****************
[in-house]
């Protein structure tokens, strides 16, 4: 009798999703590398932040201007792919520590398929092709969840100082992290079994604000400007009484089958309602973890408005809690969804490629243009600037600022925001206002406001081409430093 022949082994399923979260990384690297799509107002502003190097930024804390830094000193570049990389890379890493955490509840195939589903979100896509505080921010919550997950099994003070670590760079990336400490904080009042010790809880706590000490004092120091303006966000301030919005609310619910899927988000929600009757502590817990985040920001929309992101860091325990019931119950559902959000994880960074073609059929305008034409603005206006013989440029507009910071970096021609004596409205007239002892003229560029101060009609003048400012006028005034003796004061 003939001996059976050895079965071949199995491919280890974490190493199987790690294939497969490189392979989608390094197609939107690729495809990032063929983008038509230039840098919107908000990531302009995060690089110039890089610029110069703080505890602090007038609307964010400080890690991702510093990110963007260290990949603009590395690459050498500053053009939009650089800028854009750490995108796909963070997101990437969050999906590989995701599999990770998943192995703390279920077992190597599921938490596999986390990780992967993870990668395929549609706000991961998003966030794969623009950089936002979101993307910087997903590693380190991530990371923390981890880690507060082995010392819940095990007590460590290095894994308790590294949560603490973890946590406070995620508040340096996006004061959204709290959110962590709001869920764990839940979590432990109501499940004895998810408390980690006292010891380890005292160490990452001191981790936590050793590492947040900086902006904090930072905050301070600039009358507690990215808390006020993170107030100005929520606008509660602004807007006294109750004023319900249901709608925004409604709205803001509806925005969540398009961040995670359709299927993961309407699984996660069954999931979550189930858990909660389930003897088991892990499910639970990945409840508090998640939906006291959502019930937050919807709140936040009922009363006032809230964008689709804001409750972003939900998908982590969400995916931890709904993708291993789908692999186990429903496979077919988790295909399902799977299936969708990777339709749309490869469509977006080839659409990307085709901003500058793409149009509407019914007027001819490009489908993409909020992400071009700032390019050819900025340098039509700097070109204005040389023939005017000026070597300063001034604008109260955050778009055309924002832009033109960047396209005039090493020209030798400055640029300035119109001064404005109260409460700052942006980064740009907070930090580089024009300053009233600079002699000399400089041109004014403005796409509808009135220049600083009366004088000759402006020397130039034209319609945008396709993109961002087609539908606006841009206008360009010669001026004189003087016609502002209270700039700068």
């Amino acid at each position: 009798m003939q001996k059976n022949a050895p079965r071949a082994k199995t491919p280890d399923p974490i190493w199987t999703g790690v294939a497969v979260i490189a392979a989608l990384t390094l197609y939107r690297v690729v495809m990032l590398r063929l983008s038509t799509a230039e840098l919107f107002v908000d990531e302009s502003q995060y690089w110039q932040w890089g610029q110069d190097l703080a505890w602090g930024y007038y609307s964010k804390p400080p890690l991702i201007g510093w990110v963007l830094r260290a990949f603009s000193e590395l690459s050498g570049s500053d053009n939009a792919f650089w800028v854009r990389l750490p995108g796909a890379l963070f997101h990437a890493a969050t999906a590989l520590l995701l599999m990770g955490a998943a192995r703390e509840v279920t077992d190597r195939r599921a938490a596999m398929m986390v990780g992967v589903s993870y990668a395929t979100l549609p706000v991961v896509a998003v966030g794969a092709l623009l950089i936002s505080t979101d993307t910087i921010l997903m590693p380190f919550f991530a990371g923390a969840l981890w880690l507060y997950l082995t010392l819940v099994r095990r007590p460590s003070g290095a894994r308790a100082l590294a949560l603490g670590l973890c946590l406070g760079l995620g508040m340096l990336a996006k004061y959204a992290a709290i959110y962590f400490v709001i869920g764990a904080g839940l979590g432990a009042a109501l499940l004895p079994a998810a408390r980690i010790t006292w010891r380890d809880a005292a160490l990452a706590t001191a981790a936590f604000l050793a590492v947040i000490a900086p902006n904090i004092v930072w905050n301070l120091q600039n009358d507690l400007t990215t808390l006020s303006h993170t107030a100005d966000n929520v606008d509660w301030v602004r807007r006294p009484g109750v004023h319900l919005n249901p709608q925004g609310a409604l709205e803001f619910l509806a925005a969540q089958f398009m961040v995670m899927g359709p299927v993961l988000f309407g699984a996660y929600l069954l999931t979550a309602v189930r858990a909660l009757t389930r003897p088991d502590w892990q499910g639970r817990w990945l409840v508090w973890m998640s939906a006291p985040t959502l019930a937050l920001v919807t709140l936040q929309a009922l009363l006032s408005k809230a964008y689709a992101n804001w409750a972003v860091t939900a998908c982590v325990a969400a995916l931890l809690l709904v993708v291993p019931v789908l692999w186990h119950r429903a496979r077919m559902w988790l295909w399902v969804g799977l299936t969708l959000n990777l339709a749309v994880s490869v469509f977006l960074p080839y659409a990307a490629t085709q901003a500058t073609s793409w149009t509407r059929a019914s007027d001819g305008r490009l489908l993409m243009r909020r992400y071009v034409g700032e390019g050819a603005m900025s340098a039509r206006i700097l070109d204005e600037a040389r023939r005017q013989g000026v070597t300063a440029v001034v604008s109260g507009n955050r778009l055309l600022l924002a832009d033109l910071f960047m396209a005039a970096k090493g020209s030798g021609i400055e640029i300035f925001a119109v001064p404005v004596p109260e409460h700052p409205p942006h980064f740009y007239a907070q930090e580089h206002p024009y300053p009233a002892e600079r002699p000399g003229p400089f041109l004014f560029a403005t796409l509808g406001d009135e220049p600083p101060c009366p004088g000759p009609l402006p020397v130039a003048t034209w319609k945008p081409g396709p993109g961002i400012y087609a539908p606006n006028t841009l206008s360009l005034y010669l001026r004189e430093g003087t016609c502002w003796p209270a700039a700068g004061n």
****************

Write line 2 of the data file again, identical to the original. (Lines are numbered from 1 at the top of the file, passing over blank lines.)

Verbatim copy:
């Protein structure tokens, strides 16, 4: 009798999703590398932040201007792919520590398929092709969840100082992290079994604000400007009484089958309602973890408005809690969804490629243009600037600022925001206002406001081409430093 022949082994399923979260990384690297799509107002502003190097930024804390830094000193570049990389890379890493955490509840195939589903979100896509505080921010919550997950099994003070670590760079990336400490904080009042010790809880706590000490004092120091303006966000301030919005609310619910899927988000929600009757502590817990985040920001929309992101860091325990019931119950559902959000994880960074073609059929305008034409603005206006013989440029507009910071970096021609004596409205007239002892003229560029101060009609003048400012006028005034003796004061 003939001996059976050895079965071949199995491919280890974490190493199987790690294939497969490189392979989608390094197609939107690729495809990032063929983008038509230039840098919107908000990531302009995060690089110039890089610029110069703080505890602090007038609307964010400080890690991702510093990110963007260290990949603009590395690459050498500053053009939009650089800028854009750490995108796909963070997101990437969050999906590989995701599999990770998943192995703390279920077992190597599921938490596999986390990780992967993870990668395929549609706000991961998003966030794969623009950089936002979101993307910087997903590693380190991530990371923390981890880690507060082995010392819940095990007590460590290095894994308790590294949560603490973890946590406070995620508040340096996006004061959204709290959110962590709001869920764990839940979590432990109501499940004895998810408390980690006292010891380890005292160490990452001191981790936590050793590492947040900086902006904090930072905050301070600039009358507690990215808390006020993170107030100005929520606008509660602004807007006294109750004023319900249901709608925004409604709205803001509806925005969540398009961040995670359709299927993961309407699984996660069954999931979550189930858990909660389930003897088991892990499910639970990945409840508090998640939906006291959502019930937050919807709140936040009922009363006032809230964008689709804001409750972003939900998908982590969400995916931890709904993708291993789908692999186990429903496979077919988790295909399902799977299936969708990777339709749309490869469509977006080839659409990307085709901003500058793409149009509407019914007027001819490009489908993409909020992400071009700032390019050819900025340098039509700097070109204005040389023939005017000026070597300063001034604008109260955050778009055309924002832009033109960047396209005039090493020209030798400055640029300035119109001064404005109260409460700052942006980064740009907070930090580089024009300053009233600079002699000399400089041109004014403005796409509808009135220049600083009366004088000759402006020397130039034209319609945008396709993109961002087609539908606006841009206008360009010669001026004189003087016609502002209270700039700068």